Understanding ATQ performance counters, yet another twist in the world of TLAs

Hello again, this is guest author Herbert from Germany.

If you worked an Active Directory performance issue, you might have noticed a number of AD Performance counters for NTDS and “Directory Services” objects including some ATQ related counters.

In this post, I provide a brief overview of ATQ performance counters, how to use them and discuss several scenarios we’ve seen.

What are all these ATQ thread counters there for anyway?

“ATQ” stands for “Asynchronous Thread Queue”.
LSASS adopted its threading library from IIS to handle Windows socket communication and uses a thread queue to handle requests from Kerberos and LDAP.
English versions of ATQ counters are named per component so you can group them together when viewing a performance log. Here is list followed by a short explanation of each ATQ counter:

Counter

Explanation

ATQ Estimated Queue Delay

How long a request has to wait in the queue

ATQ Outstanding Queued Requests

Current number of requests in the queue

ATQ Request Latency

Time it takes to process a request

ATQ Threads LDAP

The number of threads used by the LDAP server as determined by LDAP policy.

ATQ Threads Other

Threads used by other component, in this case the KDC

ATQ Threads Total

All Threads currently allocated

More details on the counters
ATQ Threads Total
This counter tracks the total number of threads from the ATQ Threads LDAP and ATQ Threads Other counters. The maximum number of threads that a given DC can apply to incoming workloads can be found my multiplying the product of MaxPoolThreads times the number of logical CPU cores. MaxPoolThreads defaults to a value of 4 in LDAP Policy and should not be modified without understanding the implications.

When viewing performance logs from a performance challenged DC:

  • Compare the “ATQ Threads Total” counter with the other two “ATQ Threads…” counters. If the “ATQ Threads LDAP” counter equals “ATQ Threads Total” then all of the LDAP listen threads are stuck processing LDAP requests currently. If the “ATQ Threads Other” counter equals “ATQ Threads Total”, then all of the LDAP listen threads are busy responding to Kerberos related traffic.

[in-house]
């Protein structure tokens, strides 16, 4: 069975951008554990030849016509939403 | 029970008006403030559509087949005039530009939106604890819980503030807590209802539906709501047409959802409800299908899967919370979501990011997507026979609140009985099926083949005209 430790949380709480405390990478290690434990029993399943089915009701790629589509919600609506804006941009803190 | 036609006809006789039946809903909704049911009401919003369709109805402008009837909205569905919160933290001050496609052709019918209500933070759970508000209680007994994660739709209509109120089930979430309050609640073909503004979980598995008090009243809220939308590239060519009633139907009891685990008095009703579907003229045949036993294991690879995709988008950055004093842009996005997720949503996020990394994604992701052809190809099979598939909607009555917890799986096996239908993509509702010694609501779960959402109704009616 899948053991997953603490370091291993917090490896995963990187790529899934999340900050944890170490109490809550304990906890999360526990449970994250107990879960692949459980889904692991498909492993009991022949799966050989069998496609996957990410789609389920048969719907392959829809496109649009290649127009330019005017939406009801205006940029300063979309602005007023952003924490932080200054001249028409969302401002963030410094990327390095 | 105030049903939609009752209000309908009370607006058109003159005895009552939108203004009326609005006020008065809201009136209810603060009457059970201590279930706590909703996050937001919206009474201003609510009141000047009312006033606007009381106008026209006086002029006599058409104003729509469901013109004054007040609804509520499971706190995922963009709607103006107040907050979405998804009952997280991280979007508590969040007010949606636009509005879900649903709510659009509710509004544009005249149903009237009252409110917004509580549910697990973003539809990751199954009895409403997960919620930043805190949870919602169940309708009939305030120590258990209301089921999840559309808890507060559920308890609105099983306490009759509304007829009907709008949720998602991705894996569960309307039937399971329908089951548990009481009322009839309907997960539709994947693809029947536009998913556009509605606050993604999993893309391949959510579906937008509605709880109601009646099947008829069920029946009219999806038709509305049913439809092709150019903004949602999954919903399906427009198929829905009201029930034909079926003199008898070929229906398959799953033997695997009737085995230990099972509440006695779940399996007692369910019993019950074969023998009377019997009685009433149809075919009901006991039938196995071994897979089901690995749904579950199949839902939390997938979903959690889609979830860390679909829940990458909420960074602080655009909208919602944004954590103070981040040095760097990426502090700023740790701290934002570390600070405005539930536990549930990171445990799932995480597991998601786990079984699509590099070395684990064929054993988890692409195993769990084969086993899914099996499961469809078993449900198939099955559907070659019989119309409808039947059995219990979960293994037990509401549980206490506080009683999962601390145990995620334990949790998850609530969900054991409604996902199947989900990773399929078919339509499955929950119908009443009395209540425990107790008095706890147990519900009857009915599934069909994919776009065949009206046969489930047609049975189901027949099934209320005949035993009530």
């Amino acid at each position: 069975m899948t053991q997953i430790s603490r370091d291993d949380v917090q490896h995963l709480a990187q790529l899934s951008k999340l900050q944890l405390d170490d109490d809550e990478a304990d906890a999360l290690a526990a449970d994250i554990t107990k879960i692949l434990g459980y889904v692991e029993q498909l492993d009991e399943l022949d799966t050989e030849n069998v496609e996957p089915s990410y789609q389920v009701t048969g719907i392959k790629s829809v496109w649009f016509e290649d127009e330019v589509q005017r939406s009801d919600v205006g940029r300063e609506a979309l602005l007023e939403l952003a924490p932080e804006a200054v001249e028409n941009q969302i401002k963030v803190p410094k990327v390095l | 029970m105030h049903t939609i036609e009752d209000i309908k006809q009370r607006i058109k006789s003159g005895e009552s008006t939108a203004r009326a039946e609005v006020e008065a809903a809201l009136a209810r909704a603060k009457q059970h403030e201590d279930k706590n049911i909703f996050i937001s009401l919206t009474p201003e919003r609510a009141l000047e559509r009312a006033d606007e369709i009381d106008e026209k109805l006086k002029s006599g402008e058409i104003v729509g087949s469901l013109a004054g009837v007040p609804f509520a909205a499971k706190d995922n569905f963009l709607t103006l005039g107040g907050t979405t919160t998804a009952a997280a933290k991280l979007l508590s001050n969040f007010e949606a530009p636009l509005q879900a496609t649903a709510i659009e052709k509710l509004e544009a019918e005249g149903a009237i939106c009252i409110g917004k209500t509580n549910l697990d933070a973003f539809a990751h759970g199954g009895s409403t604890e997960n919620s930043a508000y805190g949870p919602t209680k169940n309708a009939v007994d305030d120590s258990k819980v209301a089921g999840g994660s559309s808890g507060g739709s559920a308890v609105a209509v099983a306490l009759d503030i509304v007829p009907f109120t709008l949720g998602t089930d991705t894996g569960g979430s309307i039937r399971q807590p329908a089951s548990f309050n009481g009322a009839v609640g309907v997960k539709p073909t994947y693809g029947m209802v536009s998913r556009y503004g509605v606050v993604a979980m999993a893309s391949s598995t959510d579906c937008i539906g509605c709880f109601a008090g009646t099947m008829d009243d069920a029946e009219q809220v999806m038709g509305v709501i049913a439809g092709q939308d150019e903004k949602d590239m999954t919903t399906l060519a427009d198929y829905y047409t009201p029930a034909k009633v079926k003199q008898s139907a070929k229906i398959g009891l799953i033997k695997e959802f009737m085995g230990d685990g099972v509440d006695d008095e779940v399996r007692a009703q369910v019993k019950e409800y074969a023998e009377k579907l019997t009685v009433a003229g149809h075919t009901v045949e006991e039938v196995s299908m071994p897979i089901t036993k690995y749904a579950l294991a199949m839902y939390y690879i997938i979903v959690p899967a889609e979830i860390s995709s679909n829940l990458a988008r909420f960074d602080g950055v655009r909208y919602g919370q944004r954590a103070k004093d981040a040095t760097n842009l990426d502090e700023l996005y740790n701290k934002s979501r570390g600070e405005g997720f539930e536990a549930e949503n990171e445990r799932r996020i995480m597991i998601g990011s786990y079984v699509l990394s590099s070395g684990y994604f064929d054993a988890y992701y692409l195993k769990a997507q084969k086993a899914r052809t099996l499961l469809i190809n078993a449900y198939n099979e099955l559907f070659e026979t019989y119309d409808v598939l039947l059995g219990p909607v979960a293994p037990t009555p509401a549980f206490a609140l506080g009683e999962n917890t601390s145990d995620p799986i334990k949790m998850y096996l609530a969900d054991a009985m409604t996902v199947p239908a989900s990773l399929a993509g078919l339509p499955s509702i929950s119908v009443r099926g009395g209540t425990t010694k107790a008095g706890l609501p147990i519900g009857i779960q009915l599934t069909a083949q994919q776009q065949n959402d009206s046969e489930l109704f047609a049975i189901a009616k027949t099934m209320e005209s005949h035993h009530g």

• Similarly, note how close the current value for ATQ Thread total is to the max value recorded in the trace and whether both values are using the maximum number of threads supported by the DC being monitored.

Note that the value for the current number of ATQ Threads Total does not have to match the maximum value as the thread count will increase and decrease based on load. Pay attention when the current value for this counter matches the total # of threads supported by the DC being monitored.

ATQ Threads LDAP
This is the number of threads currently servicing LDAP requests. If there are a significant number of concurrent LDAP queries being processed, check for

  • Expensive or Inefficient LDAP queries
  • Excessive numbers of LDAP queries
  • An Insufficient number of DCs to service the workload (or existing DCs are undersized)
  • Memory, CPU or disk bottlenecks on the DC

Large values for this counter are common but the thread count should remain less than the total # of threads supported by your DC. The ATQ Threads LDAP and other ATQ counters are captured by the built-in AD Diagnostic Data Collector Set documented in this blog entry.

Follow these guides if applications are generating expensive queries:

The ATQ Threads LDAP counter could also run “hot” for reasons that are initially triggered by LDAP but are ultimately affected by external reasons:

External factors Scenario

Symptom and Cause

Resolution

Scenario 1

DC locator traffic (LDAP ping) from clients whose IP address doesn’t map to an AD site

The LDAP server performs an exhaustive address lookup to discover additional client IP addresses so that it may find a site to map to the client.

LDAP, Kerberos and DC locator responses are slow or time out

Netlogon event 5807 may be logged within a four hour window.

According to the name resolution response or time-out, the related LDAP ping is locking one of the threads of the limited Active Thread Queue (ATQ) pool. Many of these LDAP pings over a longer time may constantly exhaust the ATQ pool. Because the same pool is required for regular LDAP and Kerberos requests, the domain controller may become unresponsive to unavailable to users and applications.

The problem is described in KB article 2668820. Install corrective fixes and policy documented in KB 2922852.

Scenario 2

DC supports LDAP over SSL/TLS

A user sends a certificate on a session. The server need to check for certificate revocation which may take some time.


This becomes problematic if network communication is restricted and the DC cannot reach the Certificate Distribution Point (CDP) for a certificate.

To determine if your clients are using secure LDAP (LDAPs), check the counter “LDAP New SSL Connections/sec”.

If there are a significant number of sessions, you might want to look at CAPI-Logging.